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Dr Alistair Brown | Associate lecturer in English Literature; researching video games and literature

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Through exploring the psychopathology of Capgras syndrome, in which a patient mistakes a loved one for an imposter, The Echo Maker offers a sustained meditation on the ways in which we project our own problems onto other people. As a reflection on the mysteries of consciousness, the novel offers some interesting if not especially new insights into the fuzzy boundaries between scientific and literary interpretations of the mind. Read more


Postgraduate Diary: A PhD Week, Tuesday

Tuesday, February 20, 2007

Today starts badly. As I open Thunderbird, the email program downloads headers for several messages that require my responses today, and then stubbornly refuses to open them. Regardless, I type an email - containing an abstract for a seminar group in a month's time, on the topic of "What Darwin Means to Me" - hit send, and watch as the blue bar moves, jerks, then stops. Unsent, unsaved, I try to retype my piece as best I can remember, then save it in notepad for later; clearly there's a problem with the University's email system - but how strange it is that whereas on most days email is a distraction, on the day when I actually need to use it the system is broken.

Luckily, the library seems to be up and running; given that over the past few days I have been bombarded with emails reminding me to take books back (the postgraduate loan "quarter" is coming to an end), I realise it would be a good time to return those tens of books I got out hopefully months ago, and have never read. The most depressing thing when checking my loan record is how many of those books have been renewed too many times, and thus must go back today - this means I have had some out for nearly a year, without opening them.

Bag packed, I go back to my note taking and reading, then head into town for a meeting with other English Postgraduates at our weekly discussion group. We start off discussing the agreed topic, biography, but somehow we move from discussing why Jade's story is a reworking of the Biblical redemption narrative, or is grounded on a fairy-tale prototype, to bemoaning the dropping of Shelley and Keats from G.C.S.E. English. At least, the Romantics in the group bemoan the fact. As I commented in my post on the English National Curriculum, and on my criticism of Andrew Motion for believing all school leavers should have read Ulysses, I think it is naive to expect modern students to study the Leavisite canon on its own. Certainly, there should be some Shakespeare, some traditional poetry, but we cannot be sure that teachers, straitjacketed by the demands of league tables and curricula, are going to have time to explore and explain these works; thus their presence needs to be tempered by other, more immediately accessible forms: modern poetry (even rap, as I suggested yesterday, to some sneers), contemporary novels, science fiction. The discussion got a little personal (along the lines of you're so middle class what would you know), but out of it I did take one point that I had not thought of before, having never experienced it in my excellent education: how demeaning it is for teachers not to try to teach, for example, Shakespeare, because they believe that their inner-city pupils are more interested in drugs and sex than the romantic story of a couple falling in love against the wishes of their parents; to not teach Shakespeare because it is "beyond them" is to reinforce low expectations, and is a prophetic fallacy to be avoided for sure, though it is one of the risks of my middle-way approach.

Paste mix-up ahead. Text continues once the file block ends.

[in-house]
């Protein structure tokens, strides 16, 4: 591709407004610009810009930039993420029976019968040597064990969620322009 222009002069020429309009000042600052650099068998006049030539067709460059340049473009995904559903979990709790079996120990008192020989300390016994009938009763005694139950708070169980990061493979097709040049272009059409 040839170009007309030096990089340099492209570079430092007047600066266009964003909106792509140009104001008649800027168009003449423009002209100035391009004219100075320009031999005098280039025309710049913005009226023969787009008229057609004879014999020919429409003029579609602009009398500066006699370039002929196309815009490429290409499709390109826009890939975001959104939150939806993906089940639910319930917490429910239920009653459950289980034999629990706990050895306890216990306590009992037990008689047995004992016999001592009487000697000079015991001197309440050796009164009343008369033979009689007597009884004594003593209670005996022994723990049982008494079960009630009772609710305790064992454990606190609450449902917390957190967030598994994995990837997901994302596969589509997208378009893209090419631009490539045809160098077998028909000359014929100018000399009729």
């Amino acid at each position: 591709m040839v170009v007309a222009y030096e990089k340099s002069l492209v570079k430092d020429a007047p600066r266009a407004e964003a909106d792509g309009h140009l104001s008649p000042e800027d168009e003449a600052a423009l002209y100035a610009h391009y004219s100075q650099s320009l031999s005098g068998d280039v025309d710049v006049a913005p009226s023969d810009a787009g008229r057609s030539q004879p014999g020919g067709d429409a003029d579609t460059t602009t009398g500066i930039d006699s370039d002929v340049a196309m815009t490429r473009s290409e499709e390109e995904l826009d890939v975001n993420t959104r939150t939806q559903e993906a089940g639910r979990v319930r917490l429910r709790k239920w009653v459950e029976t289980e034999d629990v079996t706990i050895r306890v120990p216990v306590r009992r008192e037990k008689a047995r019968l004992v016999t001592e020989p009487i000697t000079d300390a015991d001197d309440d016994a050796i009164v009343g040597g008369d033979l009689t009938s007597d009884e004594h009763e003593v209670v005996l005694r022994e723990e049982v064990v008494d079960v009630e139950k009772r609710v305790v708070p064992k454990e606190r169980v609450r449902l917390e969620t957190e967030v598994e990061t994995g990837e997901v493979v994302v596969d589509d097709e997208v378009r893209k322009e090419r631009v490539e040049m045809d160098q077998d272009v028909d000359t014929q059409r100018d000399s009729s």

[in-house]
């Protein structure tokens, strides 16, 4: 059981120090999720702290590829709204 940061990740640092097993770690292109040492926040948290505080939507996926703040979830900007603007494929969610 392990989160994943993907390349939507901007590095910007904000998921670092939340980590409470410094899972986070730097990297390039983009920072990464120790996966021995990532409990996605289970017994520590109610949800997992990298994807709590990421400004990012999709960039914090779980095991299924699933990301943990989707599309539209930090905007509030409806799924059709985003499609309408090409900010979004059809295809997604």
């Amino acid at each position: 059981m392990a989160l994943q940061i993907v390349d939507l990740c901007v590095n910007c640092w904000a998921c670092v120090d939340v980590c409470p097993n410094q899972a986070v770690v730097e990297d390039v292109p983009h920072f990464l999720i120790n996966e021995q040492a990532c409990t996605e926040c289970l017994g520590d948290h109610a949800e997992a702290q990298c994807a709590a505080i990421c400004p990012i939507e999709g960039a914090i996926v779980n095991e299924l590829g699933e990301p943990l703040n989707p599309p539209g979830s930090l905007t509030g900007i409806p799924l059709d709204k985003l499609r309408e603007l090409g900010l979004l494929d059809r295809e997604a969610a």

After lunch, I go back to my poster, spending an hour trying to work out how to print to the A1 plotter printer in I.T. services. I think I have it cracked, and hit the "Print" button (not a minor decision, given that I have been working on the poster for months and printing it will cost £6.00). As the clock ticks towards five, and I get ready to go home, the email system comes back online. I spend another 45 minutes writing to a student worrying about an essay. One of the frustrations of teaching as a postgraduate is that I don't have an office (not that I do enough teaching to justify one). Instead of suggesting that a student come and chat to me, perhaps show a draft, I have to try to guess what their problems are, say what I think would be most helpful for me to say, and put at the bottom a "if you have any more problems please don't hesitate to get in touch" disclaimer. The email's sent into the void; I keep fingers crossed that it will arrive at the desk of the student and let them work through their problems with their essay.

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